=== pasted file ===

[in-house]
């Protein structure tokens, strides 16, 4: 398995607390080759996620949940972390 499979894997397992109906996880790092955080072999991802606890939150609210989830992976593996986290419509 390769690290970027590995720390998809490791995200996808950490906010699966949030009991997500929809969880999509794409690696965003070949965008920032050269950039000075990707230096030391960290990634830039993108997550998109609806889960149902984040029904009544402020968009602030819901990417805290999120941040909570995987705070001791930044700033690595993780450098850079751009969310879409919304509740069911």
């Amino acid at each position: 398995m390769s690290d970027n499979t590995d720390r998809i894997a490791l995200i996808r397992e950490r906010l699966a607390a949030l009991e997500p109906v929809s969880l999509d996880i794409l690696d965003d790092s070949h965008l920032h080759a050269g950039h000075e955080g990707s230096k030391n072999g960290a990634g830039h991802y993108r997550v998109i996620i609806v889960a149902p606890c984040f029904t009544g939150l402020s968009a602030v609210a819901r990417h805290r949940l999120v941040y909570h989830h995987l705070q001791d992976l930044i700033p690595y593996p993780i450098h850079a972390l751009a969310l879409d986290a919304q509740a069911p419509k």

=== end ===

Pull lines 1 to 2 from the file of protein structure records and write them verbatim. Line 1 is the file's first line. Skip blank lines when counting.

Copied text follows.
[in-house]
């Protein structure tokens, strides 16, 4: 398995607390080759996620949940972390 499979894997397992109906996880790092955080072999991802606890939150609210989830992976593996986290419509 390769690290970027590995720390998809490791995200996808950490906010699966949030009991997500929809969880999509794409690696965003070949965008920032050269950039000075990707230096030391960290990634830039993108997550998109609806889960149902984040029904009544402020968009602030819901990417805290999120941040909570995987705070001791930044700033690595993780450098850079751009969310879409919304509740069911």